6

King Solomon, who built the 1st Temple, said during its inauguration, (I Kings 8:30):

וְשָׁ֨מַעְתָּ֜ אֶל־תְּחִנַּ֤ת עַבְדְּךָ֙ וְעַמְּךָ֣ יִשְׂרָאֵ֔ל אֲשֶׁ֥ר יִֽתְפַּֽלְל֖וּ אֶל־הַמָּק֣וֹם הַזֶּ֑ה וְ֠אַתָּה תִּשְׁמַ֞ע אֶל־מְק֤וֹם שִׁבְתְּךָ֙ אֶל־הַשָּׁמַ֔יִם וְשָׁמַעְתָּ֖ וְסָלָֽחְתָּ׃

(My modifications to Sefaria)

And you shall listen to the supplication of your servant, and your people Israel, when they shall pray toward this place; and you shall hear in your dwelling-place in the sky; and when you hear, you shall forgive.

From here, we see that sacrifices did not totally abolish prayers in the Temple, but prayers were done in the Temple in addition to sacrifices.

I'm assuming that when the 3rd Temple will be built, soon, prayers will resume in the temple.

My question is, would any of our current prayers be recited during this period, for those who do not attend the Temple, or for those prayers said in the Temple itself?

Is it correct to assume, particularly that current prayers that we recite that make references to the destroyed temple, such as the "Retze" - the 1st of the last 3 prayers at the end of the Amidah, which deals with restoring the service to the Temple, would be deleted?

  • Probably at least amended. – Daniel Nov 24 '15 at 16:56
  • I assume they would revert to how they looked during the second Beis Hamikdash for some of them. Others might get changed by the Sanhedrin at that time. – Yishai Dec 3 '15 at 0:31
  • related judaism.stackexchange.com/q/43298/759 – Double AA Dec 3 '15 at 6:30
  • related judaism.stackexchange.com/q/7869/759 cc @Yishai – Double AA Dec 3 '15 at 6:32
  • I believe I've heard that the reason retze is in the 3 birchot hodaa (rather than the bakashot) is because it was originally an expression of gratitude for the avoda, when it was still practiced. Also, I believe Rav Nachum Rabinovitch, shlitah, already ammends the references in nachme that refer to the ruins of Jerusalem (a view of which I believe Rav Yaakov Kamintesky also approved). – Loewian Dec 4 '15 at 15:10
4

The Mabit (Beis Elokim, Shaar HaYesoidos Chapter 61) writes that the majority of our Tefillos will remain the same, but we will change all the prayers mentioning the rebuilding of the temple and the gathering of exiles from their current supplicative future tense into a thanksgiving past tense.

The Midrash (Vayikra 9:7) seems to suggest that all prayers other than thanksgiving prayers will become obsolete. ("כל התפילות בטלות וההודאה אינה בטלה") The Radak (Tehillim 100) explains that no prayers will be necessary in a perfect world, and only thanksgiving will be relevant. (See also Shulchan Aruch O"CH 51.9 in reference to Mizmor L'Soida).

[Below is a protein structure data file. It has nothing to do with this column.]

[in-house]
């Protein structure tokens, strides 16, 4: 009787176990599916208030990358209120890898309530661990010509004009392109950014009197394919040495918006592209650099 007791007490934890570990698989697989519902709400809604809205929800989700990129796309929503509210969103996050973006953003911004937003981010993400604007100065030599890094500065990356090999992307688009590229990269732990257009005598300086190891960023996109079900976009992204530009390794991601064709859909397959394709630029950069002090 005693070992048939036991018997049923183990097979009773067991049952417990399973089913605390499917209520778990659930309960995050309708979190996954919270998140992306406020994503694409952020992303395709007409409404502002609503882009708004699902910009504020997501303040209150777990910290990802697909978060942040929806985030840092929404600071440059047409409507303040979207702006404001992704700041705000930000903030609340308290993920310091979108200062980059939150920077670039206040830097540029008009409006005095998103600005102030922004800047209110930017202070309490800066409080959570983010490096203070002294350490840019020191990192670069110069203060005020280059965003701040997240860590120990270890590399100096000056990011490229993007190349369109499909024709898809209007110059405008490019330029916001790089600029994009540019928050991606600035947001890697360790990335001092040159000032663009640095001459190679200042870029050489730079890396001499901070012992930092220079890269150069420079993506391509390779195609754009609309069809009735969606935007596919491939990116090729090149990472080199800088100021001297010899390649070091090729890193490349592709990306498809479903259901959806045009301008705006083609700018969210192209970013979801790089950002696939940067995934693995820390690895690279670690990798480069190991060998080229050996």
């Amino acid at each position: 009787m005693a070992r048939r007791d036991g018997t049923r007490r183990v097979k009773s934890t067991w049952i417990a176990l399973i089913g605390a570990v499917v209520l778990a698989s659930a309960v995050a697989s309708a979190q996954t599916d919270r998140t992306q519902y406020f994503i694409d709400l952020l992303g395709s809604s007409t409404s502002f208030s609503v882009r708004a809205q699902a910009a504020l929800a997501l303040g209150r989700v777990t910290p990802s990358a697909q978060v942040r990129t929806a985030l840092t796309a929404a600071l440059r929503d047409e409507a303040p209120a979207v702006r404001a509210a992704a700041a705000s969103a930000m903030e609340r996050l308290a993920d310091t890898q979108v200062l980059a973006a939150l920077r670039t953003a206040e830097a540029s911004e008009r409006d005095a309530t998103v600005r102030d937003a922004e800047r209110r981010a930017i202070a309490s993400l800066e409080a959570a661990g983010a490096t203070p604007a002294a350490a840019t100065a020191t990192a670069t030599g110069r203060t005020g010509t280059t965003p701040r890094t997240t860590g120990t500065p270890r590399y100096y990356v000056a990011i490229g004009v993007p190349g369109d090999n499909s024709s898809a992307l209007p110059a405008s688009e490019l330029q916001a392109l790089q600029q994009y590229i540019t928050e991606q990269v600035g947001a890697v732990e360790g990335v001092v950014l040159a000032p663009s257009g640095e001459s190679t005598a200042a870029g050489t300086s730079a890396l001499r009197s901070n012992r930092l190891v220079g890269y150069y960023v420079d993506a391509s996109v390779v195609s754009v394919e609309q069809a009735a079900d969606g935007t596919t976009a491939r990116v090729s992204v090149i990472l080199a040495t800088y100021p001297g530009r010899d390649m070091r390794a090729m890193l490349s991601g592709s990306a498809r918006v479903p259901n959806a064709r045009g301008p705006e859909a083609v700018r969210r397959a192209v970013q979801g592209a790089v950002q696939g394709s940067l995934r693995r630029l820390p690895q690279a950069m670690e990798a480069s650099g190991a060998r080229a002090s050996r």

• +1 The Mabit even addresses changes that will result as side effects of the future paradigm shifts, such as obviating birkas haminim because there won't be any! – WAF Nov 6 '18 at 8:10
-1

THe prayers are built on two constituent parts: "G-d's needs" - Public service and Personal needs, the first being deRabanan (against the work in the Temple), the second (according to Rambam) is deOraytah.

Once the Temple returns, the first part returns to the Cohanim in the Temple, the second remains in force. Here's how Rambam sees it (Hilkhot Tefilah):

It is a positive Torah commandment to pray every day, as [Exodus 23:25] states: "You shall serve God, your Lord." Tradition teaches us that this service is prayer, as [Deuteronomy 11:13] states: "And serve Him with all your heart" and our Sages said: Which is the service of the heart? This is prayer.
The number of prayers is not prescribed in the Torah, nor does it prescribe a specific formula for prayer. Also, according to Torah law, there are no fixed times for prayers.

  • I see nothing in the quote to support anything in the first paragraph. Nothing about which prayer is biblical and nothing about prayer in the messianic era. – mevaqesh Nov 9 '17 at 16:41
  • @mevaqesh I thought Rambam rules the second part is undependable of the Temple, so when the Temple returns B"sd the Halakha will return to his ruling of "all personal - no times, no formula, no times". – Al Berko Nov 11 '17 at 18:13
  • That may or may not be true, but it has nothing to do with your quote. || Furthermore, it isnt even clear what you are trying to say. "Public service" What is that supposed to mean? "against the work in the Temple" Do you mean in opposition to the work in the Temple? I suspect you ,mean "corresponding to", but I still am not sure what you mean. That public service corresponds to the Temple service? That it is the Temple service? Something else? || – mevaqesh Nov 12 '17 at 0:19
  • Regarding whether or not those are the components of prayer, he writes in Hilkhot Tefilla 1:2: אלא חיוב מצוה זו, כך הוא--שיהא אדם מתפלל ומתחנן בכל יום, ומגיד שבחו של הקדוש ברוך הוא, ואחר כך שואל צרכיו שהוא צריך להן בבקשה ובתחינה, ואחר כך נותן שבח והודיה לה' על הטובה שהשפיע לו: כל אחד כפי כוחו so it sounds that biblical prayer includes requests praise and thanks. – mevaqesh Nov 12 '17 at 0:19
  • What you apparently have in mind is Hilkhot Tefilla 1:3 (which you should have really quoted as it is the crux of the whole answer) which states that in the time of the Second Temple many Jews lacked the proper command of Hebrew to pray properly so they established a set formula. He does not say that this will change in the Messianic era, nor does he discuss any change in the content of the prayers; just in the format. The prayers being formalised rather than free form. – mevaqesh Nov 12 '17 at 0:22

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